about 1 a. m. of the 5th.
French arrived about 3 a. m., uninformed of the Federal
reinforcements, and before daylight, while skirmishing was going on with the pickets, endeavored to gain the ridge commanding the town.
At dawn he resumed his march, and by 7:30 the head of his column was on the ridge about 600 yards west of the Federal
works, which consisted of three redoubts on the west of the deep railroad cut, and a star fort on the east, with outer works, abatis, stockades and other obstructions.
Meanwhile General Corse
had disposed his forces in and before his fortifications, with Tourtellotte
in command on the east of the cut. French sent General Sears
' brigade to the north of the works, while Major Myrick
opened fire with his artillery.
The plan was for Sears
to begin the fight, upon which Gen. F. M. Cockrell
's Missouri brigade would attack from the other side, supported by four Texas
regiments under Gen. W. H. Young
At 9 o'clock, when the troops were in position, General French
sent in a summons for unconditional surrender, to avoid ‘the needless effusion of blood,’ and gave five minutes for reply.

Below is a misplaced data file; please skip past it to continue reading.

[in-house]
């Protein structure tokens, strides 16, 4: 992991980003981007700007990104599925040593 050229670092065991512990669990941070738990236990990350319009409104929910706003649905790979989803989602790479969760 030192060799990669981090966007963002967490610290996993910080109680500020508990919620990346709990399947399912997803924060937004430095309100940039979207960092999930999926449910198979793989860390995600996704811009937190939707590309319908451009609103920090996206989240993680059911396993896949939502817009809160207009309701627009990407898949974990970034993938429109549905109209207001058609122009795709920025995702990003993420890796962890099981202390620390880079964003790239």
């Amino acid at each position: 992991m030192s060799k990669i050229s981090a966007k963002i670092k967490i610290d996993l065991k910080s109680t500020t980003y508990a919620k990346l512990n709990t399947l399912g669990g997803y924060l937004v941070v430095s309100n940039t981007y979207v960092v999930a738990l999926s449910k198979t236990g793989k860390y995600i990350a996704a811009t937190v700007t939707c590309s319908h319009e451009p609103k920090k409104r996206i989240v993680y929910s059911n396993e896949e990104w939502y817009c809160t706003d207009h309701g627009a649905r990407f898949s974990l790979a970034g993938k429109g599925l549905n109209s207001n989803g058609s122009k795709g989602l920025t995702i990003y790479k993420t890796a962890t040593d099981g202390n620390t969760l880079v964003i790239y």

declined and the attack began.
struck the line on the west of the cut commanded by Colonel Rowett
, and after severe fighting, says Corse
, swept part of his line back like so much chaff.
was only able under cover of a heavy fire from Tourtellotte
to send an aide over for reinforcements.
Before they could arrive both Sears
and Young, according to Corse
's report, assaulted with so much vigor and in such force as to break Rowett
's line, and ‘had not the Thirty-ninth Iowa fought with the desperation it did, I never would have been able to bring a man back into the redoubt.’
After a desperate struggle, Rowett
brought his force, the Thirty-ninth Iowa, Seventh and Ninety-third Illinois into the redoubts, where they were reinforced by the Twelfth and Fiftieth Illinois from the east side of the cut. The Confederates gained